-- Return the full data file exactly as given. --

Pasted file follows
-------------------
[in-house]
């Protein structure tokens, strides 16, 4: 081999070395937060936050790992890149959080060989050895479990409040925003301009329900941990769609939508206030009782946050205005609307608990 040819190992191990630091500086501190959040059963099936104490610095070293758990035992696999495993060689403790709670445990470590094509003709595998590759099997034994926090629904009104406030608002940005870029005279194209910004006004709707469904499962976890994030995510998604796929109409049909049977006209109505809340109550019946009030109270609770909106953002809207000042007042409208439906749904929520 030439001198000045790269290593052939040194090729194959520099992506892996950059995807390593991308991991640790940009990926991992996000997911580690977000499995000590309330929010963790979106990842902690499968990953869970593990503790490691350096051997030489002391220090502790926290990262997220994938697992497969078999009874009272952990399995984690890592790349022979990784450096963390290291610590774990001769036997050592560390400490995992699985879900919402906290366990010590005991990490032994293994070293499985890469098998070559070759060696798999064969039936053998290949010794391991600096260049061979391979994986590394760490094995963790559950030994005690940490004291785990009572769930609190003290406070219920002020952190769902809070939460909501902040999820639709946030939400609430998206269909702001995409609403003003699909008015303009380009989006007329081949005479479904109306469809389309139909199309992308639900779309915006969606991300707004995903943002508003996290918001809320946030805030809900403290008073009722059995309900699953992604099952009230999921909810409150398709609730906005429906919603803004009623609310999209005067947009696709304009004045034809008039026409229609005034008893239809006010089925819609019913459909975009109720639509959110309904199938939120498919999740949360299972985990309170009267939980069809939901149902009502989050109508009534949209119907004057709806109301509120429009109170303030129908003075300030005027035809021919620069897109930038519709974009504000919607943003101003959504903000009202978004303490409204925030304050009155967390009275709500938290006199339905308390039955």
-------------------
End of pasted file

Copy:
[in-house]
């Protein structure tokens, strides 16, 4: 081999070395937060936050790992890149959080060989050895479990409040925003301009329900941990769609939508206030009782946050205005609307608990 040819190992191990630091500086501190959040059963099936104490610095070293758990035992696999495993060689403790709670445990470590094509003709595998590759099997034994926090629904009104406030608002940005870029005279194209910004006004709707469904499962976890994030995510998604796929109409049909049977006209109505809340109550019946009030109270609770909106953002809207000042007042409208439906749904929520 030439001198000045790269290593052939040194090729194959520099992506892996950059995807390593991308991991640790940009990926991992996000997911580690977000499995000590309330929010963790979106990842902690499968990953869970593990503790490691350096051997030489002391220090502790926290990262997220994938697992497969078999009874009272952990399995984690890592790349022979990784450096963390290291610590774990001769036997050592560390400490995992699985879900919402906290366990010590005991990490032994293994070293499985890469098998070559070759060696798999064969039936053998290949010794391991600096260049061979391979994986590394760490094995963790559950030994005690940490004291785990009572769930609190003290406070219920002020952190769902809070939460909501902040999820639709946030939400609430998206269909702001995409609403003003699909008015303009380009989006007329081949005479479904109306469809389309139909199309992308639900779309915006969606991300707004995903943002508003996290918001809320946030805030809900403290008073009722059995309900699953992604099952009230999921909810409150398709609730906005429906919603803004009623609310999209005067947009696709304009004045034809008039026409229609005034008893239809006010089925819609019913459909975009109720639509959110309904199938939120498919999740949360299972985990309170009267939980069809939901149902009502989050109508009534949209119907004057709806109301509120429009109170303030129908003075300030005027035809021919620069897109930038519709974009504000919607943003101003959504903000009202978004303490409204925030304050009155967390009275709500938290006199339905308390039955």